Infotech and the Law
Sharks Are Circling Outsourcing Act
By James Fontana
Government outsourcing seems to be in full swing. That includes work already performed by contractors but now consolidated into single, governmentwide contracts. It also includes privatizing government functions traditionally performed by federal employees.
Last October, Congress passed the Federal Activities Reform Act of 1998 (FAIR) to facilitate outsourcing and privatization of government activities. Essentially, the FAIR Act requires that procuring agencies prepare and submit annually to the Office of Management and Budget and to Congress a list of "non-inherently governmental functions" currently performed by federal employees.
Although the FAIR Act was designed to promote more outsourcing, its impact has been mixed. The FAIR Act's definition of inherently governmental function runs almost a full page. As a lawyer, I will not torture the readers in summarizing it. Suffice it to say it entails those noncommercial activities so intimately related to the public interest as to require the agency to perform that function.
For example, a Defense Department agency's IT communications functions may not be considered inherently governmental, but using those functions to conduct command and control activities in a combat situation would.
To be precise, the FAIR Act includes as inherently governmental such functions as military or diplomatic matters; activities not generally available from commercial sources; matters requiring application of special government authority (e.g., agency policies); matters that would bind contractually the government or its property; judicial proceedings; appointment and control of federal employees; and matters that affect the life, liberty or property of private persons.
Armed with the list of non-inherently governmental functions ? which includes the number of full-time federal employees needed to fulfill them ? agencies also are required to review the list and do cost comparisons (using OMB Circular A-76 procedures) to determine whether there should be a competition for the activity between a private sector source and the agency itself.
Open competition between agencies and private sources is not mandated. The FAIR Act directs that agencies must use the cost comparisons to determine the "make or buy" decision. Outsourcing companies see this as potential to receive more contracts to perform the government's commercial activities. But the lawyers like the fact that the statute allows for challenges against which activity is included or not included on the list.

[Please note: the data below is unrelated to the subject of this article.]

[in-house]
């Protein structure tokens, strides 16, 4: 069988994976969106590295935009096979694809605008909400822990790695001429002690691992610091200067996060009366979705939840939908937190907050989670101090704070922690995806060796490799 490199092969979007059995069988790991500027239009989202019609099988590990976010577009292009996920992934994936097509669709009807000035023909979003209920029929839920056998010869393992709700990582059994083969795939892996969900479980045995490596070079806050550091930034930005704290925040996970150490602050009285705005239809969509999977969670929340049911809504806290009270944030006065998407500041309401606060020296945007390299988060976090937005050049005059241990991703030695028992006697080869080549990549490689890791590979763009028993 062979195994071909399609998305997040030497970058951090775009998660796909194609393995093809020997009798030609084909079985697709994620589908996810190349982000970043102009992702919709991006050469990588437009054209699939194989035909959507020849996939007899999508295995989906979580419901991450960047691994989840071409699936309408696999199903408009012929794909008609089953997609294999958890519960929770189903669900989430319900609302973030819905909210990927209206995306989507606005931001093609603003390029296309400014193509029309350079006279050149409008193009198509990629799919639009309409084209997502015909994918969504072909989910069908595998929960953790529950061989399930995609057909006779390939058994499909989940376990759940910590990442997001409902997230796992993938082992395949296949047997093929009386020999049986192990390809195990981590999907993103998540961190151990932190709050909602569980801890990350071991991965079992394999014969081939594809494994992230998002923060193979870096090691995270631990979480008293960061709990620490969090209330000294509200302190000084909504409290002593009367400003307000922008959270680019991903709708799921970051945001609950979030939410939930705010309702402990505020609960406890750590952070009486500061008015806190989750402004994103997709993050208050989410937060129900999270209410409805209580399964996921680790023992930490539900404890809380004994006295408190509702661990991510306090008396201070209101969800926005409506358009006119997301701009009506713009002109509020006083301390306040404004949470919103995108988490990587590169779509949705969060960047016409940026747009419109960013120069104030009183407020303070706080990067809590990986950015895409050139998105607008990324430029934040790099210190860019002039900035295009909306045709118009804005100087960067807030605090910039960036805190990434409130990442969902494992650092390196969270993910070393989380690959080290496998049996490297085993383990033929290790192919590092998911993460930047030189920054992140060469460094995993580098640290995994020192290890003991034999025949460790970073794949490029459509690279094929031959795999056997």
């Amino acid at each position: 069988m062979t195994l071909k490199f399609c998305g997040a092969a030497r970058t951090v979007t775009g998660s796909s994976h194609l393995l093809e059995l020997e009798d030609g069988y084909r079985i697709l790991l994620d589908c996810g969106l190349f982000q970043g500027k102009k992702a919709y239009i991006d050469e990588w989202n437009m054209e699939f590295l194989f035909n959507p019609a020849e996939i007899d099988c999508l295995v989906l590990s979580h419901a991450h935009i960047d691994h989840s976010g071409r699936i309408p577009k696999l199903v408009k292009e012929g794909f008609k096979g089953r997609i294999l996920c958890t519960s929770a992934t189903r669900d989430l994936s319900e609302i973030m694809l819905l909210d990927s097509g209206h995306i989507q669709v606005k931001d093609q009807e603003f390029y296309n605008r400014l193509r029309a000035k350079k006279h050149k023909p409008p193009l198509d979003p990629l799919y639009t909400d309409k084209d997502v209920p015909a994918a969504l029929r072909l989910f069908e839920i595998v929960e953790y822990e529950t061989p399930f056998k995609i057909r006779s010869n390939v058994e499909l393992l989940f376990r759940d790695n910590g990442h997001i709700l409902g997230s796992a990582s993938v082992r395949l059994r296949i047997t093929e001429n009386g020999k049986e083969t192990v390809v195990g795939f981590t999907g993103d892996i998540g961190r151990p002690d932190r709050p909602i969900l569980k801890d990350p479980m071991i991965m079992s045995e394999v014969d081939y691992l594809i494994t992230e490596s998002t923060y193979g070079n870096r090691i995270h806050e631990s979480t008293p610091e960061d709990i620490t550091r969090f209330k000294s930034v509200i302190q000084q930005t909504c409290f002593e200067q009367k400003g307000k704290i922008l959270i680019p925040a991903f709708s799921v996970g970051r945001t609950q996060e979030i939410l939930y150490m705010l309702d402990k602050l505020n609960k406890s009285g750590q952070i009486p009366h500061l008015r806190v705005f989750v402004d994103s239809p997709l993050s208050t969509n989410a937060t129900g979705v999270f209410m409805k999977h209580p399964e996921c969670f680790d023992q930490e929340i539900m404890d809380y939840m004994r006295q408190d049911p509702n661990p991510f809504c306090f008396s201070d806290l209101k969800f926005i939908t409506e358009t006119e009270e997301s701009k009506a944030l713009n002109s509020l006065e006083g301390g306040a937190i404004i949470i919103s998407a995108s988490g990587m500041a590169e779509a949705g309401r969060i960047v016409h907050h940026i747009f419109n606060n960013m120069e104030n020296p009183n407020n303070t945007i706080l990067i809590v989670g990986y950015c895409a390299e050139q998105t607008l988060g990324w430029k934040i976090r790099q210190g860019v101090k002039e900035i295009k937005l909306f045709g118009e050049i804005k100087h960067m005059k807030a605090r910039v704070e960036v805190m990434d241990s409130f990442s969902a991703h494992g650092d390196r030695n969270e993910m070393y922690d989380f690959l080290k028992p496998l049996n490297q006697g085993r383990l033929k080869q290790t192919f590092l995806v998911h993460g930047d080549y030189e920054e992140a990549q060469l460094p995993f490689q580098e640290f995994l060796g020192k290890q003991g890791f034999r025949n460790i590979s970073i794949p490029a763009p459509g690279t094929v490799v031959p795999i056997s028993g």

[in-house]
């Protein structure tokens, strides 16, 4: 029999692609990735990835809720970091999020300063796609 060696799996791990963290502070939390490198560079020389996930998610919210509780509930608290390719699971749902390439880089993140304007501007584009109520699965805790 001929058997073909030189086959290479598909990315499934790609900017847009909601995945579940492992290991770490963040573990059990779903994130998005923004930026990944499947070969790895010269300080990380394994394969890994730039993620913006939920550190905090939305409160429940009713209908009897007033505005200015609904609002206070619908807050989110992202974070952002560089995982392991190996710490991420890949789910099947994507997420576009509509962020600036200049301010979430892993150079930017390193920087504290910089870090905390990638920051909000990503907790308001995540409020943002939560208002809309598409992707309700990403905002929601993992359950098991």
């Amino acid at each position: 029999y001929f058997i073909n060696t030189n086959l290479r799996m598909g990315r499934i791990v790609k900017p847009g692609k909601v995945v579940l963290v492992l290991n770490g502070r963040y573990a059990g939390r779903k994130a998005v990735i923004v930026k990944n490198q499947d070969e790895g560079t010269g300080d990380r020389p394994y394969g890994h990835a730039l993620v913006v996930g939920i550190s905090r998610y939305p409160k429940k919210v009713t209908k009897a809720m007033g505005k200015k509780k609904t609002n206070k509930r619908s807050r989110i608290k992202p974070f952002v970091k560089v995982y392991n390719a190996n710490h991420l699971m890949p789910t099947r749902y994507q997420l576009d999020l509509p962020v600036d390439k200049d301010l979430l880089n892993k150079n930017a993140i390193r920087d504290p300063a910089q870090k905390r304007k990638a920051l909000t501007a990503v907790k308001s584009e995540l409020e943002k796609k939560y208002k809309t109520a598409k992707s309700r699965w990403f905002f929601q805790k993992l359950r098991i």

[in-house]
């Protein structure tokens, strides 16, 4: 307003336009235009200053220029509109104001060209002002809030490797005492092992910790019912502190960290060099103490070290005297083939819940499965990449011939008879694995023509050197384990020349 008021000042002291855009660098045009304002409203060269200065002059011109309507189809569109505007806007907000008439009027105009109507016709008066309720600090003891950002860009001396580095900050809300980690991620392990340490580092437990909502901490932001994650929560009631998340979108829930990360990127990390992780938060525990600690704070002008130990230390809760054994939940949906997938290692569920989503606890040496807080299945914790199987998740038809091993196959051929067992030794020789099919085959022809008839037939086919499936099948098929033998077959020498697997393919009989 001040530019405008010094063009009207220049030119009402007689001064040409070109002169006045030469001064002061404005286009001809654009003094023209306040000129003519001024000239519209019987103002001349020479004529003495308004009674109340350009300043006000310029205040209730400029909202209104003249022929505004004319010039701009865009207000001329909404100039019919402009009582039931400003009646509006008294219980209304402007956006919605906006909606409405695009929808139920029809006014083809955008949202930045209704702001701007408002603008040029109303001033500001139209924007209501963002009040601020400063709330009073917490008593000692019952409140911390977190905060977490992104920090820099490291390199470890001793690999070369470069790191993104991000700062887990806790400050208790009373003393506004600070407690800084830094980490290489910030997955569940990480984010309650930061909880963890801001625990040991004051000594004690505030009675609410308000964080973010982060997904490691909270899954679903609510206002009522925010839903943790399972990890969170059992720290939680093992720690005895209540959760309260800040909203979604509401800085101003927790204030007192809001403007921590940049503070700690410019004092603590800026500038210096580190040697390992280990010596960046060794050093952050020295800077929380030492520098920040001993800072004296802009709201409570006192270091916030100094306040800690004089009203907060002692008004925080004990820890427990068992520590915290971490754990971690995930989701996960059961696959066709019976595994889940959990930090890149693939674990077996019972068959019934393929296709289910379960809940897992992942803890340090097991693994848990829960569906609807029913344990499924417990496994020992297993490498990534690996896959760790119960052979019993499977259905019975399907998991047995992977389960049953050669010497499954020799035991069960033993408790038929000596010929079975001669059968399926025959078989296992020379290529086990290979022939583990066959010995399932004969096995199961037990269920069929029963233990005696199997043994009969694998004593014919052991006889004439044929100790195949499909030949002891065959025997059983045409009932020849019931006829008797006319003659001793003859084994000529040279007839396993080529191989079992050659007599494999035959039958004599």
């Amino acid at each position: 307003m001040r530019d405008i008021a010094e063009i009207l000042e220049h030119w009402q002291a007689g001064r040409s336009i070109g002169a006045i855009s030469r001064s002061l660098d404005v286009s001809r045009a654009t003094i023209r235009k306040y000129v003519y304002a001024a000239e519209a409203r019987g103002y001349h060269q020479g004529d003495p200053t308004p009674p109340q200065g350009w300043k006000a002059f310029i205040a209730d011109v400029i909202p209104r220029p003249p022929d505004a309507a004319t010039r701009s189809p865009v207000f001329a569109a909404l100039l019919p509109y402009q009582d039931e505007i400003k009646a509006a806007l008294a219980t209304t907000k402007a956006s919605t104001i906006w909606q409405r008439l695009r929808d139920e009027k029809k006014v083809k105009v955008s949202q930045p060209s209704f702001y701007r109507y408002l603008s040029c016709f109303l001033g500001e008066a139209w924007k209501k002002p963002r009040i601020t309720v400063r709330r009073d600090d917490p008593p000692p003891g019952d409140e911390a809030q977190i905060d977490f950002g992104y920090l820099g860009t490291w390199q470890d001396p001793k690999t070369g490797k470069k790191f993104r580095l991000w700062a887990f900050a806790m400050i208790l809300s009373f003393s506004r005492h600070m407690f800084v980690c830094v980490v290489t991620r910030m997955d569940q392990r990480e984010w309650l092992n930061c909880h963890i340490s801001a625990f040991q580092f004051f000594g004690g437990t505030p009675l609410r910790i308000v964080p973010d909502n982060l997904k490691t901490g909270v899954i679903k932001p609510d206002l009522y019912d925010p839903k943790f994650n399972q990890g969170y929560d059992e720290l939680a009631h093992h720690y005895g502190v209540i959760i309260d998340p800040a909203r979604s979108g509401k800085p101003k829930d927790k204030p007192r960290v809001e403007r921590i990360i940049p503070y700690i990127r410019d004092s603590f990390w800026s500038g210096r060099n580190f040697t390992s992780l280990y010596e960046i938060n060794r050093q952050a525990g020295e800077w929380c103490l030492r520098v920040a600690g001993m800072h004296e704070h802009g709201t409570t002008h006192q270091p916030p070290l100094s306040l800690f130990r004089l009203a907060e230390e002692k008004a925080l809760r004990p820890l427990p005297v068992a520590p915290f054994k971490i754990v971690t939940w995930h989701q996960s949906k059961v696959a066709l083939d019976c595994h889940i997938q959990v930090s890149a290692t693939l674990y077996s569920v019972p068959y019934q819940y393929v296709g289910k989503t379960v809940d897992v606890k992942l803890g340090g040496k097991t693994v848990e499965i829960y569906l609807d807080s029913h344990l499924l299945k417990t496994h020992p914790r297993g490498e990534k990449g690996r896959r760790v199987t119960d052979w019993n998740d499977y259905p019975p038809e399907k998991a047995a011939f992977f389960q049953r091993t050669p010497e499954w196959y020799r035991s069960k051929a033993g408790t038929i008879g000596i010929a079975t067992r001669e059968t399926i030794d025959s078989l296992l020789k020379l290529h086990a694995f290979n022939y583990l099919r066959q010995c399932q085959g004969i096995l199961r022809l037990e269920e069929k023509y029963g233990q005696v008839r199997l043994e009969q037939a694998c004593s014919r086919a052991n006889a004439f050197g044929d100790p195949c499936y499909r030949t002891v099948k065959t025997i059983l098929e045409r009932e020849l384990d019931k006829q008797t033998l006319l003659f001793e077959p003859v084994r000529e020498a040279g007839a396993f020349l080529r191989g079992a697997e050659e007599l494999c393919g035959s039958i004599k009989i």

The protester may be a potential offerer, a government employee performing an activity on the list, an association representing offerers, agencies which are potential offerers or a labor union representing affected federal employees.
So just when you thought it was safe to go back into the water after General Services Administration board protests were eliminated for IT procurement, there is potential for a flood of new protests regarding government outsourcing decisions. And in Washington, there is no shortage of sharks in that water. Foes of the FAIR Act may be found in the procuring agencies themselves. Understandably, some agency officials have favored keeping an in-house work force despite cost comparisons suggesting that outsourcing is the most efficient way to meet performance requirements.
One weakness in the A-76 cost comparison is that, in some cases, those government personnel involved in the comparison often are connected with the activity considered for outsourcing. In one recent case, the General Accounting Office sustained a protest challenging an A-76 comparison of several Air Force operations because 14 of the 16 agency evaluators involved held positions that would have been outsourced under the solicitation.
In addition, unions representing federal workers have an interest in maintaining the status quo simply because once those workers are employed by a private concern, they will no longer fall under the union's membership.
Opposing forces may find help from members of Congress. In May, Rep. James Talent, R-Mo., introduced an amendment to the fiscal year 2000 Defense Authorization bill that would block the Army's plan to outsource badly needed software upgrades and maintenance at two Army Materiel Command centers. Some say that bill merely is to prevent displacement of more than 500 federal workers.
Whether the bill lives or dies may be overshadowed by the fact that there is yet another mechanism to thwart the government's push to outsource more of its commercial functions.
James Fontana is vice president and corporate counsel of Wang Government Services Inc. in McLean, Va. His e-mail address is email@example.com. Scott Chaplin contributed to this article.